As good as The Girl With the Dragon Tattoo was, The Girl Who Played with Fire is even better.
In the first book of the series, the story was at least as much about Mikael Blomkvist as it was about Lisbeth Salandar, the actual girl with the dragon tattoo. She is a fascinating character, and a lot of hints are dropped about her life, but we don't learn much other than that she is a genius with computers, a great researcher, fearless, socially inept, and that she had a very troubled childhood and young adulthood.
In The Girl Who Played with Fire, Salander is right in the middle of everything, accused of murdering three people: the lawyer assigned to be her guardian by the government and two journalists who were working on a story and book for Mikael Blomkvist's magazine, Millennium, about the importing of girls for the purpose of prostitution.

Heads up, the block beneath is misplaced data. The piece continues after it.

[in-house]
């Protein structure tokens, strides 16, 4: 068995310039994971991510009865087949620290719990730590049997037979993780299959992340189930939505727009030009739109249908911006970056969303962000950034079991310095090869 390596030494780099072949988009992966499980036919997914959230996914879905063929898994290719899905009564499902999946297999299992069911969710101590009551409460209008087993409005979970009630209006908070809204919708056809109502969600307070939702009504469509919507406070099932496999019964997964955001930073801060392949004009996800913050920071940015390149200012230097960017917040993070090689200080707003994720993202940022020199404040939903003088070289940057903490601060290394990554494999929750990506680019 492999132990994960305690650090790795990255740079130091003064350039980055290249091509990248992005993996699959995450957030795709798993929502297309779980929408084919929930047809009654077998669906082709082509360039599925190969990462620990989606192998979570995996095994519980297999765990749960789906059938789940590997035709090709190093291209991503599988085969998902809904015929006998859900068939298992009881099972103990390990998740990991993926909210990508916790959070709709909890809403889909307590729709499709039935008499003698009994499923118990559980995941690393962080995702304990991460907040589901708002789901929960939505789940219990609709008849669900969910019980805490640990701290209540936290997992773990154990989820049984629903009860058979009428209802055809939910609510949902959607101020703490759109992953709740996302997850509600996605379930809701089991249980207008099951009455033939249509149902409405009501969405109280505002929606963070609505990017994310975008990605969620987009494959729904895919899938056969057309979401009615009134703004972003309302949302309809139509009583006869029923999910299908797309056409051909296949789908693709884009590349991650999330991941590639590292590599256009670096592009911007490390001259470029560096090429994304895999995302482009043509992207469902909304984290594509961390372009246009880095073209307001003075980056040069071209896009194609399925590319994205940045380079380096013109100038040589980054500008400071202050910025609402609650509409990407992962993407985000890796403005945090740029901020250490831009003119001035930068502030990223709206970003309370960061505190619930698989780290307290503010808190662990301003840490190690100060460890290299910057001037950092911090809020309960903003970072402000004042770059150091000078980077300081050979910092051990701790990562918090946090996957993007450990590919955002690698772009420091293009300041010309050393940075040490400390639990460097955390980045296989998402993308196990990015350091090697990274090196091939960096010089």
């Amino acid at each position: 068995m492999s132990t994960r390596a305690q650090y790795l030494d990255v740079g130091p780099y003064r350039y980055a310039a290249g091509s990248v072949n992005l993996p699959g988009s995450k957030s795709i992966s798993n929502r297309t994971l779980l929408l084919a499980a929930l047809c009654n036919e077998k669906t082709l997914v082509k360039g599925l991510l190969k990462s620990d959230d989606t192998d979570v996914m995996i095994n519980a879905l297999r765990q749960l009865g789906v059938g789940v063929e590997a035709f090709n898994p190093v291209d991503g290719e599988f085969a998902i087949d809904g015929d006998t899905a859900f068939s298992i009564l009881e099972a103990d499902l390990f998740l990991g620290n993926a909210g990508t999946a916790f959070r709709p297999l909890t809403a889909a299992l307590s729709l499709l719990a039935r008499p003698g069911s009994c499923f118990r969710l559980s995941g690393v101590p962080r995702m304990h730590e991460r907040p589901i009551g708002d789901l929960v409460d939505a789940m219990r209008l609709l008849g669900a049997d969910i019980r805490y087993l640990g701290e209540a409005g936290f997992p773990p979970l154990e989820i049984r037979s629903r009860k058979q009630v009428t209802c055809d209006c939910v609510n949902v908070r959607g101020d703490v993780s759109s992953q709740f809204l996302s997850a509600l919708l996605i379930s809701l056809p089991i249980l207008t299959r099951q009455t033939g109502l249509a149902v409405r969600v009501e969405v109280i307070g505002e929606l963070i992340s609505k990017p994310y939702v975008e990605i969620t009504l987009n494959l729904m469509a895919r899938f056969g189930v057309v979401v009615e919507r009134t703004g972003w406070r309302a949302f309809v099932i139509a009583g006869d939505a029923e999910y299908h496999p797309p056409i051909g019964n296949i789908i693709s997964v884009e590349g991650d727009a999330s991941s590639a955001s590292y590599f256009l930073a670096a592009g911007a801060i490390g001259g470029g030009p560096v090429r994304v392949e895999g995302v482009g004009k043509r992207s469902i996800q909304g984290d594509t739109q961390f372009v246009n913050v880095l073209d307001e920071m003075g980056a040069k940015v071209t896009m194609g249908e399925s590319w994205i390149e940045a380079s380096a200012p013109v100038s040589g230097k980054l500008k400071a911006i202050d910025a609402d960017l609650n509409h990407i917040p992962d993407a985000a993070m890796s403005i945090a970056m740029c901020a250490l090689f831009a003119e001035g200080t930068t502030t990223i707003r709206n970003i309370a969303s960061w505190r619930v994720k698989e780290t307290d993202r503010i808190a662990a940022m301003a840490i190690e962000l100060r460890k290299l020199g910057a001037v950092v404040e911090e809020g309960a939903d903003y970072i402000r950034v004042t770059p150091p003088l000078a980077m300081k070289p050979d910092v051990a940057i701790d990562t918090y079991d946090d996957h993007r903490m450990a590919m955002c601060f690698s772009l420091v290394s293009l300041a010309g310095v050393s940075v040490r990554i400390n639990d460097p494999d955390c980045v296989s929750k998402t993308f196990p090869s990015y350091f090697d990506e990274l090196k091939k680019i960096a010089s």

At first, it seems obvious to almost everyone that she must be guilty. The newspaper stories about her life make her sound like a psychopath and there is circumstantial evidence. She does not seem to have any friends other than Blomkvist. But then things get complicated, and it turns out that while Salander does not have many friends, the ones she does have are very loyal, unusual, and resourceful indeed.
Larsson was a product of Sweden, and his books are cold and dark and mysterious like his homeland. Yet the plot could have taken place in any developed country so that international readers do not find it hard to believe.
Another way in which Larsson showed his great skill as a writer was in depicting every character in a completely believable way, whether that character is a police officer, a prize fighter, or a lesbian writer and performer who sometimes shares Salander's bed.
Is Salander guilty? And if not, who is? The book is full of intrigue and mystery, action and one astonishing revelation after another. Once again, you will be enthralled, and once again, you will find it very hard to put this book down until you finish it.